Proof: For normalization, h(1)=EH(1)=1 and h(0)=EH(0)=0 by normalization for H. Getting the uniform continuity condition from the weak-bounded-minimal condition on an infradistribution H is also trivial, because the condition just says f↦EH(f) is uniformly continuous, and that's just h itself.

Let's show that h is concave over C(X,[0,1]), first. We're shooting for h(pf+(1−p)f′)≥ph(f)+(1−p)h(f′). To show this,

And we're done. The critical inequality in the middle came from all minimal points in an infradistribution having no negative component by positive-minimals, so swapping out a function for a greater function produces an increase in value.

Time for range(f)⊈[0,1]→h(f)=−∞. Let's say there exists an x s.t. f(x)>1. We can take an arbitrary sa-measure (m,b)∈H, and consider (m,b)+c(−δx,1), where δx is the point measure that's 1 on x, and c is extremely huge. The latter part is an sa-measure. But then,(m−cδx)(f)+(b+c)=m(f)+b+c(

Fair upfront warning: This is not a particularly readable proof section (though much better than Section 2 about belief functions). There's dense notation, logical leaps due to illusion of transparency since I've spent a month getting fluent with these concepts, and a relative lack of editing since it's long. If you really want to read this, I'd suggest PM-ing me to get a link to MIRIxDiscord, where I'd be able to guide you through it and answer questions.

Proposition 1:Iff∈C(X,[0,1])thenf+:(m,b)↦m(f)+bis a positive functional onMsa(X).Proof Sketch: We just check three conditions. Linearity, being nonnegative on Msa(X), and continuity.

Linearity proof. Using a,a′ for constants,

f+(a(m,b)+a′(m′,b′))=f+(am+a′m′,ab+ab′)=(am+a′m′)(f)+ab+a′b′

=a(m(f)+b)+a′(m′(f)+b′)=af+(m,b)+a′f+(m′,b′)

So we have verified that f+(aM+a′M′)=af+(M)+a′f+(M′) and we have linearity.

Positivity proof: An sa-measure M, writeable as (m,b) has m uniquely writeable as a pair of finite measures m+ (all the positive regions) and a m− (all the negative regions) by the Jordan Decomposition Theorem, and b+m−(1)≥0. So,

f+(M)=m(f)+b=m+(f)+m−(f)+b≥0+m−(1)+b≥0

The first ≥ by 1≥f≥0, so the expectation of f is positive and m− is negative so taking the expectation of 1 is more negative. The second ≥ is by the condition on how m− relates to b.

Continuity proof: Fix a sequence (mn,bn) converging to (m,b). Obviously the b part converges, so now we just need to show that mn(f) converges to m(f). The metric we have on the space of finite signed measures is the KR-metric, which implies the thing we want. This only works for continuous f, not general f.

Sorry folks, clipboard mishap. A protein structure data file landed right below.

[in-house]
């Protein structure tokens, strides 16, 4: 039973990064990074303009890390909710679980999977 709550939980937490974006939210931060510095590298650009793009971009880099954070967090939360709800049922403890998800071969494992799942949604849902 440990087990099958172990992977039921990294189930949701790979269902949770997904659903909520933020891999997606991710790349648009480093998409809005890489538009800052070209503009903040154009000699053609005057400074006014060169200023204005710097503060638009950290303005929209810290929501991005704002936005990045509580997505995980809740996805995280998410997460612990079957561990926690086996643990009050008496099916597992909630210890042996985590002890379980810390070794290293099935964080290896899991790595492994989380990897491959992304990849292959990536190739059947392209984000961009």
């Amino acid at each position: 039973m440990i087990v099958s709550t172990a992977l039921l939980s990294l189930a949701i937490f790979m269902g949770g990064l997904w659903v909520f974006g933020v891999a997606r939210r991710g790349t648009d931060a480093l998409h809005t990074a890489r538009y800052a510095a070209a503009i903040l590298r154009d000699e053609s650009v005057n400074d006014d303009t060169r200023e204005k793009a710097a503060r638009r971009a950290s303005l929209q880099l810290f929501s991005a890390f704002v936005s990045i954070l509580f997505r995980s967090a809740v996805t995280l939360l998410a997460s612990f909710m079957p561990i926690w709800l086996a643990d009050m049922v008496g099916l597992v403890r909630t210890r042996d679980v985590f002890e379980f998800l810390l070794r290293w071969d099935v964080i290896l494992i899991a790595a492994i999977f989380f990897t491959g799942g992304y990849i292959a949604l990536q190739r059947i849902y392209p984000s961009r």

Theorem 1:Every positive functional onMsa(X)can be written as(m,b)↦c(m(f)+b), wherec≥0, andf∈C(X,[0,1])Proof Sketch: The first part is showing that it's impossible to have a positive functional where the b term doesn't matter, without the positive functional being the one that maps everything to 0. The second part of the proof is recovering our f by applying the positive functional to Dirac-delta measures δx, to see what the function must be on point x.

Part 1: Let's say f+ isn't 0, ie there's some nonzero (m,b) pair where f+(m,b)>0, and yet f+(0,1)=0 (which, by linearity, means that f+(0,b)=0 for all b). We'll show that this situation is impossible.

Then, 0<f+(m,b)=f+(m+,0)+f+(m−,b) by our starting assumption, and Jordan decomposition of m, along with linearity of positive functionals. Now, f+(m−,b)+f+(−2(m−),0)=f+(−(m−),b) because positive functionals are linear, and everything in that above equation is an sa-measure (flipping a negative measure makes a positive measure, which doesn't impose restrictions on the b term except that it be ≥0). And so, by nonnegativity of positive functionals on sa-measures, f+(m−,b)≤f+(−(m−),b). Using this, we get

f+(m+,0)+f+(m−,b)≤f+(m+,0)+f+(−(m−),b)

=f+(m+,0)+f+(−(m−),0)+f+(0,b)=f+(m+,0)+f+(−(m−),0)

Another use of linearity was invoked for the first = in the second line, and then the second = made use of our assumption that f+(0,b)=0 for all b.

At this point, we have derived that 0<f+(m+,0)+f+(−(m−),0). Both of these are positive measures. So, there exists some positive measure m′ where f+(m′,0)>0.

Now, observe that, for all b, 0=f+(0,b)=f+(m′,0)+f+(−(m′),b)